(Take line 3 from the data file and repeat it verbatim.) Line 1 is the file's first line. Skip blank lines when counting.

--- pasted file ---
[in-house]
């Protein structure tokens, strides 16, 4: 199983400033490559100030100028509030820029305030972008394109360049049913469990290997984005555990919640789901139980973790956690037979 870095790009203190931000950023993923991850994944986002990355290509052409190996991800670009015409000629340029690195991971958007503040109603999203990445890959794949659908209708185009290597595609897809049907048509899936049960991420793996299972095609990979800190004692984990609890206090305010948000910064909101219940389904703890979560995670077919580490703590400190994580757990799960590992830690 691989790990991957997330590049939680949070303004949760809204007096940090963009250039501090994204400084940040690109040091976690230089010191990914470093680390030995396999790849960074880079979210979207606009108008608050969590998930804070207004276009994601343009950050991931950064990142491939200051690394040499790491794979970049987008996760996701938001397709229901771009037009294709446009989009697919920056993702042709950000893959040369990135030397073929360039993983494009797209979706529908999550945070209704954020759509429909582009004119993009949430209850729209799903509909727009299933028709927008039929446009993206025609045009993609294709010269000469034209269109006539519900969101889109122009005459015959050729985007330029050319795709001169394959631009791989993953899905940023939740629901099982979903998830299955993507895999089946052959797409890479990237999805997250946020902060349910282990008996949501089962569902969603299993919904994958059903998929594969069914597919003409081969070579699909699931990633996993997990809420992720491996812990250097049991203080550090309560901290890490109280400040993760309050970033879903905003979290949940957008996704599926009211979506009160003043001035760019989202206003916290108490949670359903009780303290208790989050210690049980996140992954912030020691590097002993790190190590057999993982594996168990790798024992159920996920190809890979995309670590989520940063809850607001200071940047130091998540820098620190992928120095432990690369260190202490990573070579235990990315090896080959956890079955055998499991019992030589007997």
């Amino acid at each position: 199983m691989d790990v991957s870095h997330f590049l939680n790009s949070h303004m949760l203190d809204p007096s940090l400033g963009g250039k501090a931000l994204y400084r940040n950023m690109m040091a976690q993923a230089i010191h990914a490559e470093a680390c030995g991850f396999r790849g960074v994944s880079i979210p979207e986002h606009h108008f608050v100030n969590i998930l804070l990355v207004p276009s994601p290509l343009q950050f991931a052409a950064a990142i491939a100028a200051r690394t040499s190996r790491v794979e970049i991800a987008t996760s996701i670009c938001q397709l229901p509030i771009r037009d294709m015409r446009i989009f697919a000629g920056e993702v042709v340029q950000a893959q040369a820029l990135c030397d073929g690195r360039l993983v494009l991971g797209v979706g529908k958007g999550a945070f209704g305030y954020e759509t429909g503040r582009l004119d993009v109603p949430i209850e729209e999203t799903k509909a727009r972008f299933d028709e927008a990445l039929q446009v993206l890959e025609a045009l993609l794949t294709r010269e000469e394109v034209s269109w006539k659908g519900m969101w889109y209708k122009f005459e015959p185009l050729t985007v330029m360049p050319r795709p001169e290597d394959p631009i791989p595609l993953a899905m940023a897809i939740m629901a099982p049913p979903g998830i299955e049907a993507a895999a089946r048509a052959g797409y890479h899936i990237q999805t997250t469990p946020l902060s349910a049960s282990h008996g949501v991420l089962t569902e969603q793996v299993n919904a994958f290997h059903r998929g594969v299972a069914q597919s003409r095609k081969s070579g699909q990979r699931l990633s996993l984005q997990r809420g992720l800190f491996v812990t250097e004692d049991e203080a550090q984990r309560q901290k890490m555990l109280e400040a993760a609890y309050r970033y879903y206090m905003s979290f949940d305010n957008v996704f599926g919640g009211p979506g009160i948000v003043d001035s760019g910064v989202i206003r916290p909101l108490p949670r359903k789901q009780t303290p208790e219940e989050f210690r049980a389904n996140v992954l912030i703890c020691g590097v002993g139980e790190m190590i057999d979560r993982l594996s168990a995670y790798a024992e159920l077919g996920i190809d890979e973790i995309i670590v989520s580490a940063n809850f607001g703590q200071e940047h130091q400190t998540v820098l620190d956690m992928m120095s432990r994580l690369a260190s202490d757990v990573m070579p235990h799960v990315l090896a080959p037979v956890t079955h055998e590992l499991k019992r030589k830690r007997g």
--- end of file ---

């Amino acid at each position: 199983m691989d790990v991957s870095h997330f590049l939680n790009s949070h303004m949760l203190d809204p007096s940090l400033g963009g250039k501090a931000l994204y400084r940040n950023m690109m040091a976690q993923a230089i010191h990914a490559e470093a680390c030995g991850f396999r790849g960074v994944s880079i979210p979207e986002h606009h108008f608050v100030n969590i998930l804070l990355v207004p276009s994601p290509l343009q950050f991931a052409a950064a990142i491939a100028a200051r690394t040499s190996r790491v794979e970049i991800a987008t996760s996701i670009c938001q397709l229901p509030i771009r037009d294709m015409r446009i989009f697919a000629g920056e993702v042709v340029q950000a893959q040369a820029l990135c030397d073929g690195r360039l993983v494009l991971g797209v979706g529908k958007g999550a945070f209704g305030y954020e759509t429909g503040r582009l004119d993009v109603p949430i209850e729209e999203t799903k509909a727009r972008f299933d028709e927008a990445l039929q446009v993206l890959e025609a045009l993609l794949t294709r010269e000469e394109v034209s269109w006539k659908g519900m969101w889109y209708k122009f005459e015959p185009l050729t985007v330029m360049p050319r795709p001169e290597d394959p631009i791989p595609l993953a899905m940023a897809i939740m629901a099982p049913p979903g998830i299955e049907a993507a895999a089946r048509a052959g797409y890479h899936i990237q999805t997250t469990p946020l902060s349910a049960s282990h008996g949501v991420l089962t569902e969603q793996v299993n919904a994958f290997h059903r998929g594969v299972a069914q597919s003409r095609k081969s070579g699909q990979r699931l990633s996993l984005q997990r809420g992720l800190f491996v812990t250097e004692d049991e203080a550090q984990r309560q901290k890490m555990l109280e400040a993760a609890y309050r970033y879903y206090m905003s979290f949940d305010n957008v996704f599926g919640g009211p979506g009160i948000v003043d001035s760019g910064v989202i206003r916290p909101l108490p949670r359903k789901q009780t303290p208790e219940e989050f210690r049980a389904n996140v992954l912030i703890c020691g590097v002993g139980e790190m190590i057999d979560r993982l594996s168990a995670y790798a024992e159920l077919g996920i190809d890979e973790i995309i670590v989520s580490a940063n809850f607001g703590q200071e940047h130091q400190t998540v820098l620190d956690m992928m120095s432990r994580l690369a260190s202490d757990v990573m070579p235990h799960v990315l090896a080959p037979v956890t079955h055998e590992l499991k019992r030589k830690r007997g």